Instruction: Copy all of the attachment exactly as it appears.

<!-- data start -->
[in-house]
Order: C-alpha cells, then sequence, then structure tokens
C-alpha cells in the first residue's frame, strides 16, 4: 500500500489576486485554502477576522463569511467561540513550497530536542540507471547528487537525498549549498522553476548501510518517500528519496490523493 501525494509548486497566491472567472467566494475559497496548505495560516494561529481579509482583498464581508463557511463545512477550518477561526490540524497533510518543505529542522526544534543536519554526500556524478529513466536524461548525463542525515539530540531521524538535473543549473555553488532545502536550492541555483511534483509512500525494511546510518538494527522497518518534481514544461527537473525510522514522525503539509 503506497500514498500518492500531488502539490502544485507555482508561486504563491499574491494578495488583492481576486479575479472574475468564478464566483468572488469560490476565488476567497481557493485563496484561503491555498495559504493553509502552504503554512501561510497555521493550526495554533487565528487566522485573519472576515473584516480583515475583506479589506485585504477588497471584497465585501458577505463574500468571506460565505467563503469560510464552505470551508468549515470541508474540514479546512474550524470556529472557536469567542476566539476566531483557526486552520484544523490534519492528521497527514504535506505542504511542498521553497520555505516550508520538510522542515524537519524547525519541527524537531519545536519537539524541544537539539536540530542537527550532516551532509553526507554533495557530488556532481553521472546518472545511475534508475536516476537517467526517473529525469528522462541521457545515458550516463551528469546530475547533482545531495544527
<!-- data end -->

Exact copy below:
[in-house]
Order: C-alpha cells, then sequence, then structure tokens
C-alpha cells in the first residue's frame, strides 16, 4: 500500500489576486485554502477576522463569511467561540513550497530536542540507471547528487537525498549549498522553476548501510518517500528519496490523493 501525494509548486497566491472567472467566494475559497496548505495560516494561529481579509482583498464581508463557511463545512477550518477561526490540524497533510518543505529542522526544534543536519554526500556524478529513466536524461548525463542525515539530540531521524538535473543549473555553488532545502536550492541555483511534483509512500525494511546510518538494527522497518518534481514544461527537473525510522514522525503539509 503506497500514498500518492500531488502539490502544485507555482508561486504563491499574491494578495488583492481576486479575479472574475468564478464566483468572488469560490476565488476567497481557493485563496484561503491555498495559504493553509502552504503554512501561510497555521493550526495554533487565528487566522485573519472576515473584516480583515475583506479589506485585504477588497471584497465585501458577505463574500468571506460565505467563503469560510464552505470551508468549515470541508474540514479546512474550524470556529472557536469567542476566539476566531483557526486552520484544523490534519492528521497527514504535506505542504511542498521553497520555505516550508520538510522542515524537519524547525519541527524537531519545536519537539524541544537539539536540530542537527550532516551532509553526507554533495557530488556532481553521472546518472545511475534508475536516476537517467526517473529525469528522462541521457545515458550516463551528469546530475547533482545531495544527